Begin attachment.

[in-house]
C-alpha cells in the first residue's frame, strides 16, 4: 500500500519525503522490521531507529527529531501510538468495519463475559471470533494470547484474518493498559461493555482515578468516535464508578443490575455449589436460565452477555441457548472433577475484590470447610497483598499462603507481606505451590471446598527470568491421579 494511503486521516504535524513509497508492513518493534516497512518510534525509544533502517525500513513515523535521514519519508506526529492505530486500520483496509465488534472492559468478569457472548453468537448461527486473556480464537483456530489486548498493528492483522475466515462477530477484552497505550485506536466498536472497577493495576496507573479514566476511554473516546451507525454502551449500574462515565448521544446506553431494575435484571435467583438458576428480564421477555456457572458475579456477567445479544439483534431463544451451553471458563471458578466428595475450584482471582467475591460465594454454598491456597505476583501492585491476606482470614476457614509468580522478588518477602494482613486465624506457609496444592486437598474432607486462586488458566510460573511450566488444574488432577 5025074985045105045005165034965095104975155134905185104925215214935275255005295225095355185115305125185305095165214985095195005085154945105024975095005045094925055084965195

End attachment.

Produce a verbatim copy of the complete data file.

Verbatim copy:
[in-house]
C-alpha cells in the first residue's frame, strides 16, 4: 500500500519525503522490521531507529527529531501510538468495519463475559471470533494470547484474518493498559461493555482515578468516535464508578443490575455449589436460565452477555441457548472433577475484590470447610497483598499462603507481606505451590471446598527470568491421579 494511503486521516504535524513509497508492513518493534516497512518510534525509544533502517525500513513515523535521514519519508506526529492505530486500520483496509465488534472492559468478569457472548453468537448461527486473556480464537483456530489486548498493528492483522475466515462477530477484552497505550485506536466498536472497577493495576496507573479514566476511554473516546451507525454502551449500574462515565448521544446506553431494575435484571435467583438458576428480564421477555456457572458475579456477567445479544439483534431463544451451553471458563471458578466428595475450584482471582467475591460465594454454598491456597505476583501492585491476606482470614476457614509468580522478588518477602494482613486465624506457609496444592486437598474432607486462586488458566510460573511450566488444574488432577 5025074985045105045005165034965095104975155134905185104925215214935275255005295225095355185115305125185305095165214985095195005085154945105024975095005045094925055084965195